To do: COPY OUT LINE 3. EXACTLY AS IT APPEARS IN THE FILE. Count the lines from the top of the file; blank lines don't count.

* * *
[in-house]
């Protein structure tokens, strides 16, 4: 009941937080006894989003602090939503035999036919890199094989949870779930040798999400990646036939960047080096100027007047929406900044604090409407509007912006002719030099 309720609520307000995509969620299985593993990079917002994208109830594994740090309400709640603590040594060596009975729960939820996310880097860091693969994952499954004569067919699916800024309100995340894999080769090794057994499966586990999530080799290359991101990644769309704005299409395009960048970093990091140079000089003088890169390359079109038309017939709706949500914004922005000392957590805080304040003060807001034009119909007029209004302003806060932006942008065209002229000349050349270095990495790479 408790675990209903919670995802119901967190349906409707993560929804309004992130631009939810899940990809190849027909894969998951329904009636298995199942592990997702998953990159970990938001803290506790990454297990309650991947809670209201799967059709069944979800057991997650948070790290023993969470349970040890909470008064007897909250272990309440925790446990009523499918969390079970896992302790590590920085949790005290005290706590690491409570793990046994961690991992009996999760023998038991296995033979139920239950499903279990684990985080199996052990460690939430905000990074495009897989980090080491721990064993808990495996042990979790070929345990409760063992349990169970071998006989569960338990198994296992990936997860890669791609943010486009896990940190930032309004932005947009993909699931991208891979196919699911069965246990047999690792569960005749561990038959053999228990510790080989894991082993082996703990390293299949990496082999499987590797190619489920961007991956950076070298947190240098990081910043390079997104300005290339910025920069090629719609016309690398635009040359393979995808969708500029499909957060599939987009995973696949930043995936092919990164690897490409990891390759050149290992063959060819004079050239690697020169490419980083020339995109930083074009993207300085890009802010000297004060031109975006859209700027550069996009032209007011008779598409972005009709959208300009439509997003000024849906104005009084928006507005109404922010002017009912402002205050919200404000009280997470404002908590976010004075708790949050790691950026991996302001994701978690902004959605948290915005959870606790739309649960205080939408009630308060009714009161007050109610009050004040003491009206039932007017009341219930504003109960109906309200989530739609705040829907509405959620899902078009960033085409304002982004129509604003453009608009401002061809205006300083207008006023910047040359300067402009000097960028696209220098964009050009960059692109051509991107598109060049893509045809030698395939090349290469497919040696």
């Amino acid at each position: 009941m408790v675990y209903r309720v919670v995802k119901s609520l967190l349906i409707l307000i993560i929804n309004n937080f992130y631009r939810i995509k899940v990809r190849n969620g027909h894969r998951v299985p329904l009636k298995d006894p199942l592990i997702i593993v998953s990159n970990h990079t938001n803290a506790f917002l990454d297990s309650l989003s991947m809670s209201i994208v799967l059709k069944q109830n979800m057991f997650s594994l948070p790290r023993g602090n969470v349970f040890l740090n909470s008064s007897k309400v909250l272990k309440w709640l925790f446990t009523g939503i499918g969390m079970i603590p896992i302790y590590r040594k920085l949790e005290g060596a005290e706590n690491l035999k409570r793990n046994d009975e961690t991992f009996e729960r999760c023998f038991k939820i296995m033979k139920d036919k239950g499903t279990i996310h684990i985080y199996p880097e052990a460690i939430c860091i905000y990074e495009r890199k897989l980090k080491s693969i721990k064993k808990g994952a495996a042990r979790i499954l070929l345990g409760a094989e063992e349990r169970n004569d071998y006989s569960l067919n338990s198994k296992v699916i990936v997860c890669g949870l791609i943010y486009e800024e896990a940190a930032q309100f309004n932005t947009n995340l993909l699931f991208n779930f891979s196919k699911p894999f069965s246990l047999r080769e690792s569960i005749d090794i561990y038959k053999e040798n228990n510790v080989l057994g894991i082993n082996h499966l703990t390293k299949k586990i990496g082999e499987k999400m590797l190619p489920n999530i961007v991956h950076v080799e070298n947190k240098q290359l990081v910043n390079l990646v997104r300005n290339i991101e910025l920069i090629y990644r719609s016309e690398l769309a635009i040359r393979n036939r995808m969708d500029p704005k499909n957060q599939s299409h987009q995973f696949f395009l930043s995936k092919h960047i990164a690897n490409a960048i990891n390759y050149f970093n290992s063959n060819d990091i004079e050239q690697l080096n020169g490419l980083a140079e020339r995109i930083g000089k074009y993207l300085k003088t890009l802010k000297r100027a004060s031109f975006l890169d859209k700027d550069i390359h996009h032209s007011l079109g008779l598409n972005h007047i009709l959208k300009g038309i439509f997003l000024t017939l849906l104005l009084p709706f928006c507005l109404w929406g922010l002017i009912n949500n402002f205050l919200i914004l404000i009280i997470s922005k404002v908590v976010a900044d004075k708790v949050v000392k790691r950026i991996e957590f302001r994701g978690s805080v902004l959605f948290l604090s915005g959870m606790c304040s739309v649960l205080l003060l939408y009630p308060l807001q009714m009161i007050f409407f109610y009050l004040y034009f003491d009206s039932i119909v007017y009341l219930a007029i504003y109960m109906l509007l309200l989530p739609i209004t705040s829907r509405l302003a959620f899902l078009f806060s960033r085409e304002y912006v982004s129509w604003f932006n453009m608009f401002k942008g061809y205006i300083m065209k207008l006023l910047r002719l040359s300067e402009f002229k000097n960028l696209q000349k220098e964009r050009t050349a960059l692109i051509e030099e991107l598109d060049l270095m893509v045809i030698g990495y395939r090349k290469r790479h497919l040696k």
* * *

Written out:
């Amino acid at each position: 009941m408790v675990y209903r309720v919670v995802k119901s609520l967190l349906i409707l307000i993560i929804n309004n937080f992130y631009r939810i995509k899940v990809r190849n969620g027909h894969r998951v299985p329904l009636k298995d006894p199942l592990i997702i593993v998953s990159n970990h990079t938001n803290a506790f917002l990454d297990s309650l989003s991947m809670s209201i994208v799967l059709k069944q109830n979800m057991f997650s594994l948070p790290r023993g602090n969470v349970f040890l740090n909470s008064s007897k309400v909250l272990k309440w709640l925790f446990t009523g939503i499918g969390m079970i603590p896992i302790y590590r040594k920085l949790e005290g060596a005290e706590n690491l035999k409570r793990n046994d009975e961690t991992f009996e729960r999760c023998f038991k939820i296995m033979k139920d036919k239950g499903t279990i996310h684990i985080y199996p880097e052990a460690i939430c860091i905000y990074e495009r890199k897989l980090k080491s693969i721990k064993k808990g994952a495996a042990r979790i499954l070929l345990g409760a094989e063992e349990r169970n004569d071998y006989s569960l067919n338990s198994k296992v699916i990936v997860c890669g949870l791609i943010y486009e800024e896990a940190a930032q309100f309004n932005t947009n995340l993909l699931f991208n779930f891979s196919k699911p894999f069965s246990l047999r080769e690792s569960i005749d090794i561990y038959k053999e040798n228990n510790v080989l057994g894991i082993n082996h499966l703990t390293k299949k586990i990496g082999e499987k999400m590797l190619p489920n999530i961007v991956h950076v080799e070298n947190k240098q290359l990081v910043n390079l990646v997104r300005n290339i991101e910025l920069i090629y990644r719609s016309e690398l769309a635009i040359r393979n036939r995808m969708d500029p704005k499909n957060q599939s299409h987009q995973f696949f395009l930043s995936k092919h960047i990164a690897n490409a960048i990891n390759y050149f970093n290992s063959n060819d990091i004079e050239q690697l080096n020169g490419l980083a140079e020339r995109i930083g000089k074009y993207l300085k003088t890009l802010k000297r100027a004060s031109f975006l890169d859209k700027d550069i390359h996009h032209s007011l079109g008779l598409n972005h007047i009709l959208k300009g038309i439509f997003l000024t017939l849906l104005l009084p709706f928006c507005l109404w929406g922010l002017i009912n949500n402002f205050l919200i914004l404000i009280i997470s922005k404002v908590v976010a900044d004075k708790v949050v000392k790691r950026i991996e957590f302001r994701g978690s805080v902004l959605f948290l604090s915005g959870m606790c304040s739309v649960l205080l003060l939408y009630p308060l807001q009714m009161i007050f409407f109610y009050l004040y034009f003491d009206s039932i119909v007017y009341l219930a007029i504003y109960m109906l509007l309200l989530p739609i209004t705040s829907r509405l302003a959620f899902l078009f806060s960033r085409e304002y912006v982004s129509w604003f932006n453009m608009f401002k942008g061809y205006i300083m065209k207008l006023l910047r002719l040359s300067e402009f002229k000097n960028l696209q000349k220098e964009r050009t050349a960059l692109i051509e030099e991107l598109d060049l270095m893509v045809i030698g990495y395939r090349k290469r790479h497919l040696k």